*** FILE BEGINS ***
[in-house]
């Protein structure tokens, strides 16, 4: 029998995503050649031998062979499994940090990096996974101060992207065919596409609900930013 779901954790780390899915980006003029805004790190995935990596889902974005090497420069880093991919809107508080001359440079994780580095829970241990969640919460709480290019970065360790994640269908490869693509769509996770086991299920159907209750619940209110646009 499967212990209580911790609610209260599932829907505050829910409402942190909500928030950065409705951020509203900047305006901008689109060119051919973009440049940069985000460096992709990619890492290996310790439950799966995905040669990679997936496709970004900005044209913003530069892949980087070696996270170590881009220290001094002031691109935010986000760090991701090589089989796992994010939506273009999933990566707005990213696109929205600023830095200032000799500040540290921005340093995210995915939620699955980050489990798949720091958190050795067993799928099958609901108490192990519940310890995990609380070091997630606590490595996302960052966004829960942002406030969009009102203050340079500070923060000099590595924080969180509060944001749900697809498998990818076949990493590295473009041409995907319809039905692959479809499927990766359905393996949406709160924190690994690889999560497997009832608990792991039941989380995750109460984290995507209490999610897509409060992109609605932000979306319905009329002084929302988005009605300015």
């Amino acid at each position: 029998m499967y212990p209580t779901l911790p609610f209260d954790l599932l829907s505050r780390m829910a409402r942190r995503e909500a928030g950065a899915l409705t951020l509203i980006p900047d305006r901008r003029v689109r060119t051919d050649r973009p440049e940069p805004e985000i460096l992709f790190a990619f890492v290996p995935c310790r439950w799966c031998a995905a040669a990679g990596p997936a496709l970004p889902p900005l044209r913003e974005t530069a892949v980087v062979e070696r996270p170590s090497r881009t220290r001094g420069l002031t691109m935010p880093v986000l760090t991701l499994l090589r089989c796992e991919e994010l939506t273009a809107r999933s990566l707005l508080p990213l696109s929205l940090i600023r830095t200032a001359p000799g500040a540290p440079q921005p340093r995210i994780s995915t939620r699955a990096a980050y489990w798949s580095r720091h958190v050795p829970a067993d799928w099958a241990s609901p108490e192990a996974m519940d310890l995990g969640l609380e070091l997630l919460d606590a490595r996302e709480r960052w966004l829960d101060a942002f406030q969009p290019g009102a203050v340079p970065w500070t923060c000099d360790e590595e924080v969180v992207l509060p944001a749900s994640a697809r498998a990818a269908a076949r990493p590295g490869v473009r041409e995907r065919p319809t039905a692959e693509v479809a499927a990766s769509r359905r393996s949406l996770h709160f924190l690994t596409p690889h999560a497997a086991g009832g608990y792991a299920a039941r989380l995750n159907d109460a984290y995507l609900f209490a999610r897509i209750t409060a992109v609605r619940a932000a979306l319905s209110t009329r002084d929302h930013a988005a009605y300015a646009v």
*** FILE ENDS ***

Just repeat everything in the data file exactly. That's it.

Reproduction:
[in-house]
């Protein structure tokens, strides 16, 4: 029998995503050649031998062979499994940090990096996974101060992207065919596409609900930013 779901954790780390899915980006003029805004790190995935990596889902974005090497420069880093991919809107508080001359440079994780580095829970241990969640919460709480290019970065360790994640269908490869693509769509996770086991299920159907209750619940209110646009 499967212990209580911790609610209260599932829907505050829910409402942190909500928030950065409705951020509203900047305006901008689109060119051919973009440049940069985000460096992709990619890492290996310790439950799966995905040669990679997936496709970004900005044209913003530069892949980087070696996270170590881009220290001094002031691109935010986000760090991701090589089989796992994010939506273009999933990566707005990213696109929205600023830095200032000799500040540290921005340093995210995915939620699955980050489990798949720091958190050795067993799928099958609901108490192990519940310890995990609380070091997630606590490595996302960052966004829960942002406030969009009102203050340079500070923060000099590595924080969180509060944001749900697809498998990818076949990493590295473009041409995907319809039905692959479809499927990766359905393996949406709160924190690994690889999560497997009832608990792991039941989380995750109460984290995507209490999610897509409060992109609605932000979306319905009329002084929302988005009605300015």
């Amino acid at each position: 029998m499967y212990p209580t779901l911790p609610f209260d954790l599932l829907s505050r780390m829910a409402r942190r995503e909500a928030g950065a899915l409705t951020l509203i980006p900047d305006r901008r003029v689109r060119t051919d050649r973009p440049e940069p805004e985000i460096l992709f790190a990619f890492v290996p995935c310790r439950w799966c031998a995905a040669a990679g990596p997936a496709l970004p889902p900005l044209r913003e974005t530069a892949v980087v062979e070696r996270p170590s090497r881009t220290r001094g420069l002031t691109m935010p880093v986000l760090t991701l499994l090589r089989c796992e991919e994010l939506t273009a809107r999933s990566l707005l508080p990213l696109s929205l940090i600023r830095t200032a001359p000799g500040a540290p440079q921005p340093r995210i994780s995915t939620r699955a990096a980050y489990w798949s580095r720091h958190v050795p829970a067993d799928w099958a241990s609901p108490e192990a996974m519940d310890l995990g969640l609380e070091l997630l919460d606590a490595r996302e709480r960052w966004l829960d101060a942002f406030q969009p290019g009102a203050v340079p970065w500070t923060c000099d360790e590595e924080v969180v992207l509060p944001a749900s994640a697809r498998a990818a269908a076949r990493p590295g490869v473009r041409e995907r065919p319809t039905a692959e693509v479809a499927a990766s769509r359905r393996s949406l996770h709160f924190l690994t596409p690889h999560a497997a086991g009832g608990y792991a299920a039941r989380l995750n159907d109460a984290y995507l609900f209490a999610r897509i209750t409060a992109v609605r619940a932000a979306l319905s209110t009329r002084d929302h930013a988005a009605y300015a646009v």